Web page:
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Walking under trees: facts and fantasies – Guest Post by, Felicity Sidnell Reid…

Many thanks to Chris as usual for finding a spot on his blog for this post.

Chris The Story Reading Ape's Blog

After the torrential downpour we experienced yesterday, walking in the park with my dog, Danny, was a special pleasure today. The woods were full of puddles, some the size of small ponds. The trees drinking up the water shook off the rain and set their flowers and new leaves dancing.

Japanese scientists suggested a few years ago, that walking under the woodland canopy an activity they call “forest bathing” improves immune function, reduces stress levels and promotes creativity.

Cleaner air and less noise and distraction play a part, but some researchers also argue that the trees may give off a mist of “wood essential oils” which have a beneficial effect.

New research recently measured an improvement in cognition after subjects of the research took a 50 minute walk in a treed park. Not only the improved air quality and quiet affected the walkers but the colours and complex shapes in…

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Musings About Identity and Home – Guest Post by, Felicity Sidnell Reid…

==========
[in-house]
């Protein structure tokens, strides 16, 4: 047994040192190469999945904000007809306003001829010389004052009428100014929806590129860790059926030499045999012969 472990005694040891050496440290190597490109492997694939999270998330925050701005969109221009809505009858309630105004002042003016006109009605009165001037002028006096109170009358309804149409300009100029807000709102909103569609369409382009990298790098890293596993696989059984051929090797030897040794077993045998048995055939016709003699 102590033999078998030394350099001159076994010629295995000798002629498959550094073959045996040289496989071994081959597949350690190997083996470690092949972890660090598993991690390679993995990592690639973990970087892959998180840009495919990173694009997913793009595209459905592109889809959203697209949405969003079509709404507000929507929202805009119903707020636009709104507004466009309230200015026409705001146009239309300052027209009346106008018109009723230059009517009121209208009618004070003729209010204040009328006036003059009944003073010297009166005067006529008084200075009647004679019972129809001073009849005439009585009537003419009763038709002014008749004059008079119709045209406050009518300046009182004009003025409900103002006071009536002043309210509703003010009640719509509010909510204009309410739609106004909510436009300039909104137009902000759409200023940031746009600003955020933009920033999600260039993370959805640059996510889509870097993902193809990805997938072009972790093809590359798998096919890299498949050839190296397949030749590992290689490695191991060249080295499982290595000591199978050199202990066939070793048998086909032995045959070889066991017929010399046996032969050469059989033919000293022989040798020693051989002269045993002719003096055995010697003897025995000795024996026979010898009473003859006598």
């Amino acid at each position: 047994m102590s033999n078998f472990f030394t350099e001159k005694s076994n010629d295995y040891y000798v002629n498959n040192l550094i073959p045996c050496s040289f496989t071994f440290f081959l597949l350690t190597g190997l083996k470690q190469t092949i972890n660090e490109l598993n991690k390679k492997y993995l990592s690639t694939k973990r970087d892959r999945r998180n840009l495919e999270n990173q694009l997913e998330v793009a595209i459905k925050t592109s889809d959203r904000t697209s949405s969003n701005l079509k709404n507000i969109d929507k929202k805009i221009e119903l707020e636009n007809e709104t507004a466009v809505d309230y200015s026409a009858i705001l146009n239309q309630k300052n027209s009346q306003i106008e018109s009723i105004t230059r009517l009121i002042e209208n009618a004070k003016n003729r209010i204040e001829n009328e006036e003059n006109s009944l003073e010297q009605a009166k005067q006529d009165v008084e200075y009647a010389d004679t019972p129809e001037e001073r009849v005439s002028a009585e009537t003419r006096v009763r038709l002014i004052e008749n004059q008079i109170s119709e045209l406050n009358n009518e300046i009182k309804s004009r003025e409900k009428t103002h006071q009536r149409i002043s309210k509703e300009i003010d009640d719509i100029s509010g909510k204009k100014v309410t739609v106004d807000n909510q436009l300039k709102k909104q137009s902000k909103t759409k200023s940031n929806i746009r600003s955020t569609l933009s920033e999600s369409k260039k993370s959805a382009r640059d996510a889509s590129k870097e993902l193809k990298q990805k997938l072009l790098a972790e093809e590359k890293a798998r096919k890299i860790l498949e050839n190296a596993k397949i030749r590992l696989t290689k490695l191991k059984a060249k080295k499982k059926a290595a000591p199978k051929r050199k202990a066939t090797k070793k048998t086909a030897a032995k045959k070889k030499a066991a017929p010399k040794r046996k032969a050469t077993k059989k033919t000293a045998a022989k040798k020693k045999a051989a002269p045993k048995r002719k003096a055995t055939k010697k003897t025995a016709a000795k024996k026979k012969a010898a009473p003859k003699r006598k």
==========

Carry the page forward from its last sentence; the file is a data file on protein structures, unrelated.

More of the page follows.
Chris The Story Reading Ape's Blog

This year Canada celebrates the 150th anniversary of Confederation. It’s a year in which many will think about where they came from and where they now live. Whether they came as an immigrant or a refugee, those who have arrived in their own lifetime, may wonder once again if they are at ‘home’; ask themselves when that conviction came to them and what changed them from someone seeking a new home into someone who found one.

Some may look back on generations of their family who have settled here, others to thousands of years that this land mass has been the home of their ancestors. In spite of its vastness and many travellers’ first impressions of its apparently untouched beauties, we have learned more in recent years of the people who lived here thousands of years ago and how they lived. In the past week a new discovery has…